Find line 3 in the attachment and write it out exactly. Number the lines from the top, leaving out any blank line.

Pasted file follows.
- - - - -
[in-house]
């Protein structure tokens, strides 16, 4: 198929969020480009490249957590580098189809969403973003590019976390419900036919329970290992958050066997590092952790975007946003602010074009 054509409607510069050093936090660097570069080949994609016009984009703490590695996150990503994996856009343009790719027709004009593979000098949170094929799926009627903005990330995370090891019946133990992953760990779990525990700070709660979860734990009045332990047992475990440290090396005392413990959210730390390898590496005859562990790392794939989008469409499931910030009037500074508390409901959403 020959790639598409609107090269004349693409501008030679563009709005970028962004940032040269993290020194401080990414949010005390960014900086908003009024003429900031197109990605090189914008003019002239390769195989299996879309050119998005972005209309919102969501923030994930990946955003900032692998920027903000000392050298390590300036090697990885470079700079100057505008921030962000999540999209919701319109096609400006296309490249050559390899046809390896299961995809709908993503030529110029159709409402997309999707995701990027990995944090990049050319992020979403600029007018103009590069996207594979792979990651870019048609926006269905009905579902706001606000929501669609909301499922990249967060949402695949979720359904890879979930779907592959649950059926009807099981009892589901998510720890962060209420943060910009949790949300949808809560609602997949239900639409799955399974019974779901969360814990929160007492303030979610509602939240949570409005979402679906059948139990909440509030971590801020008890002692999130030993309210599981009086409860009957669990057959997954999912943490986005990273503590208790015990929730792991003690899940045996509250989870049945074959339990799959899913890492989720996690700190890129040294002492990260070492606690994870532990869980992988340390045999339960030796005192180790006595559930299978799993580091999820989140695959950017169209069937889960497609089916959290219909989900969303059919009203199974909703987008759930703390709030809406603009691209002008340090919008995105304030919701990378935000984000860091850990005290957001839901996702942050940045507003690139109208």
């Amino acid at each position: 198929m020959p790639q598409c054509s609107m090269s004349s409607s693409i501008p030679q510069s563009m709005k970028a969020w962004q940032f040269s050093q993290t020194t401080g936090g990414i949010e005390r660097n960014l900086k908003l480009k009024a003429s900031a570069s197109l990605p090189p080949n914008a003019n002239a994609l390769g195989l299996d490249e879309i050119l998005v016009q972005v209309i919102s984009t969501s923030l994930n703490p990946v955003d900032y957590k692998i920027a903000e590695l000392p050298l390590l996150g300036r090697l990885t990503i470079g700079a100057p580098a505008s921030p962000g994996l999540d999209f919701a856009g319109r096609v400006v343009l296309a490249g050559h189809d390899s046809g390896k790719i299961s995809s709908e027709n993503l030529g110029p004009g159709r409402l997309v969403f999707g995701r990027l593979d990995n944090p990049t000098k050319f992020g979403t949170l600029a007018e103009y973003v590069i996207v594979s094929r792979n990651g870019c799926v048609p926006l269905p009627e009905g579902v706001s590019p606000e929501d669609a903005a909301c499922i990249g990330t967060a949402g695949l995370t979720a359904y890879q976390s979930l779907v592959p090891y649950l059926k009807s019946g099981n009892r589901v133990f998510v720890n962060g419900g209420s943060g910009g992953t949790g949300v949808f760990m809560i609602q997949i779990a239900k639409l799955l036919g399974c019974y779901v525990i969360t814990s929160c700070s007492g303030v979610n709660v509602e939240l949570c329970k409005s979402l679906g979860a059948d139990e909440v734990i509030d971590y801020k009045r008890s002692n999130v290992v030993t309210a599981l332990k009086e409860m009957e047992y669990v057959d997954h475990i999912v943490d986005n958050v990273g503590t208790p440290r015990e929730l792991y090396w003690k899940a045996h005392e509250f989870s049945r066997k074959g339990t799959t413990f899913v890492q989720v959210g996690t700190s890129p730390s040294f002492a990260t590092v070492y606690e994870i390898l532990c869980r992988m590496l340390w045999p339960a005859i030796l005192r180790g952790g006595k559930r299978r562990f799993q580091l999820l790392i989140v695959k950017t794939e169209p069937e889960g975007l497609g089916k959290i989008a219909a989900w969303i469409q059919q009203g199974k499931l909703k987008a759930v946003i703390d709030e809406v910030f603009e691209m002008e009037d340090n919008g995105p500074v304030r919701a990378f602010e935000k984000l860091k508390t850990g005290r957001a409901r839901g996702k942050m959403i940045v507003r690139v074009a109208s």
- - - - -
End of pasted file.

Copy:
């Amino acid at each position: 198929m020959p790639q598409c054509s609107m090269s004349s409607s693409i501008p030679q510069s563009m709005k970028a969020w962004q940032f040269s050093q993290t020194t401080g936090g990414i949010e005390r660097n960014l900086k908003l480009k009024a003429s900031a570069s197109l990605p090189p080949n914008a003019n002239a994609l390769g195989l299996d490249e879309i050119l998005v016009q972005v209309i919102s984009t969501s923030l994930n703490p990946v955003d900032y957590k692998i920027a903000e590695l000392p050298l390590l996150g300036r090697l990885t990503i470079g700079a100057p580098a505008s921030p962000g994996l999540d999209f919701a856009g319109r096609v400006v343009l296309a490249g050559h189809d390899s046809g390896k790719i299961s995809s709908e027709n993503l030529g110029p004009g159709r409402l997309v969403f999707g995701r990027l593979d990995n944090p990049t000098k050319f992020g979403t949170l600029a007018e103009y973003v590069i996207v594979s094929r792979n990651g870019c799926v048609p926006l269905p009627e009905g579902v706001s590019p606000e929501d669609a903005a909301c499922i990249g990330t967060a949402g695949l995370t979720a359904y890879q976390s979930l779907v592959p090891y649950l059926k009807s019946g099981n009892r589901v133990f998510v720890n962060g419900g209420s943060g910009g992953t949790g949300v949808f760990m809560i609602q997949i779990a239900k639409l799955l036919g399974c019974y779901v525990i969360t814990s929160c700070s007492g303030v979610n709660v509602e939240l949570c329970k409005s979402l679906g979860a059948d139990e909440v734990i509030d971590y801020k009045r008890s002692n999130v290992v030993t309210a599981l332990k009086e409860m009957e047992y669990v057959d997954h475990i999912v943490d986005n958050v990273g503590t208790p440290r015990e929730l792991y090396w003690k899940a045996h005392e509250f989870s049945r066997k074959g339990t799959t413990f899913v890492q989720v959210g996690t700190s890129p730390s040294f002492a990260t590092v070492y606690e994870i390898l532990c869980r992988m590496l340390w045999p339960a005859i030796l005192r180790g952790g006595k559930r299978r562990f799993q580091l999820l790392i989140v695959k950017t794939e169209p069937e889960g975007l497609g089916k959290i989008a219909a989900w969303i469409q059919q009203g199974k499931l909703k987008a759930v946003i703390d709030e809406v910030f603009e691209m002008e009037d340090n919008g995105p500074v304030r919701a990378f602010e935000k984000l860091k508390t850990g005290r957001a409901r839901g996702k942050m959403i940045v507003r690139v074009a109208s």